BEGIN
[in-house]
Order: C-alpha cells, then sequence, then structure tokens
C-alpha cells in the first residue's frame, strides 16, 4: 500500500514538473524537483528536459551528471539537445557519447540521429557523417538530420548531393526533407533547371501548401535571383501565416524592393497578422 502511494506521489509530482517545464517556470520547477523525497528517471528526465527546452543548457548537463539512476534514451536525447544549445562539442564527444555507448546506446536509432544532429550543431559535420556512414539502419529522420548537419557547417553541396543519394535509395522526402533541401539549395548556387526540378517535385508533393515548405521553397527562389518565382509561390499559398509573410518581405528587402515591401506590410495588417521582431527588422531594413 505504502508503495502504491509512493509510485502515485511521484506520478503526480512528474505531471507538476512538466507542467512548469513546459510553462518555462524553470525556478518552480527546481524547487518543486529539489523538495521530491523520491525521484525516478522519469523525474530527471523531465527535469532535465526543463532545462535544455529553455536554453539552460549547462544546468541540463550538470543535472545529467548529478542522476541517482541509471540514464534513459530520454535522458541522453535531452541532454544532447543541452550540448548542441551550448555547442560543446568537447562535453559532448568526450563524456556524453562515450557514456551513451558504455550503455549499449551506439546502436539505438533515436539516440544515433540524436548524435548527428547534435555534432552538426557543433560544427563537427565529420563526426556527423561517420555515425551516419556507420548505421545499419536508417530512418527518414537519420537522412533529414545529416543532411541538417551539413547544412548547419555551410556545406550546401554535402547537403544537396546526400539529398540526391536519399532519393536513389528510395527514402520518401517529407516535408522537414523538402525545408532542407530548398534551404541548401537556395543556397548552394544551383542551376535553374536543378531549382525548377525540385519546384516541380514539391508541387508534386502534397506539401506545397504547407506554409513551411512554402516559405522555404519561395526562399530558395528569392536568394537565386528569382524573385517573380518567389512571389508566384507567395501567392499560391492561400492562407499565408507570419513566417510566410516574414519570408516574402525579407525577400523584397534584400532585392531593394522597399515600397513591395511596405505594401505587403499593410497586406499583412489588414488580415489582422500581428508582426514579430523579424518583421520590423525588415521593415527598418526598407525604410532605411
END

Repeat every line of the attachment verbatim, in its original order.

[in-house]
Order: C-alpha cells, then sequence, then structure tokens
C-alpha cells in the first residue's frame, strides 16, 4: 500500500514538473524537483528536459551528471539537445557519447540521429557523417538530420548531393526533407533547371501548401535571383501565416524592393497578422 502511494506521489509530482517545464517556470520547477523525497528517471528526465527546452543548457548537463539512476534514451536525447544549445562539442564527444555507448546506446536509432544532429550543431559535420556512414539502419529522420548537419557547417553541396543519394535509395522526402533541401539549395548556387526540378517535385508533393515548405521553397527562389518565382509561390499559398509573410518581405528587402515591401506590410495588417521582431527588422531594413 505504502508503495502504491509512493509510485502515485511521484506520478503526480512528474505531471507538476512538466507542467512548469513546459510553462518555462524553470525556478518552480527546481524547487518543486529539489523538495521530491523520491525521484525516478522519469523525474530527471523531465527535469532535465526543463532545462535544455529553455536554453539552460549547462544546468541540463550538470543535472545529467548529478542522476541517482541509471540514464534513459530520454535522458541522453535531452541532454544532447543541452550540448548542441551550448555547442560543446568537447562535453559532448568526450563524456556524453562515450557514456551513451558504455550503455549499449551506439546502436539505438533515436539516440544515433540524436548524435548527428547534435555534432552538426557543433560544427563537427565529420563526426556527423561517420555515425551516419556507420548505421545499419536508417530512418527518414537519420537522412533529414545529416543532411541538417551539413547544412548547419555551410556545406550546401554535402547537403544537396546526400539529398540526391536519399532519393536513389528510395527514402520518401517529407516535408522537414523538402525545408532542407530548398534551404541548401537556395543556397548552394544551383542551376535553374536543378531549382525548377525540385519546384516541380514539391508541387508534386502534397506539401506545397504547407506554409513551411512554402516559405522555404519561395526562399530558395528569392536568394537565386528569382524573385517573380518567389512571389508566384507567395501567392499560391492561400492562407499565408507570419513566417510566410516574414519570408516574402525579407525577400523584397534584400532585392531593394522597399515600397513591395511596405505594401505587403499593410497586406499583412489588414488580415489582422500581428508582426514579430523579424518583421520590423525588415521593415527598418526598407525604410532605411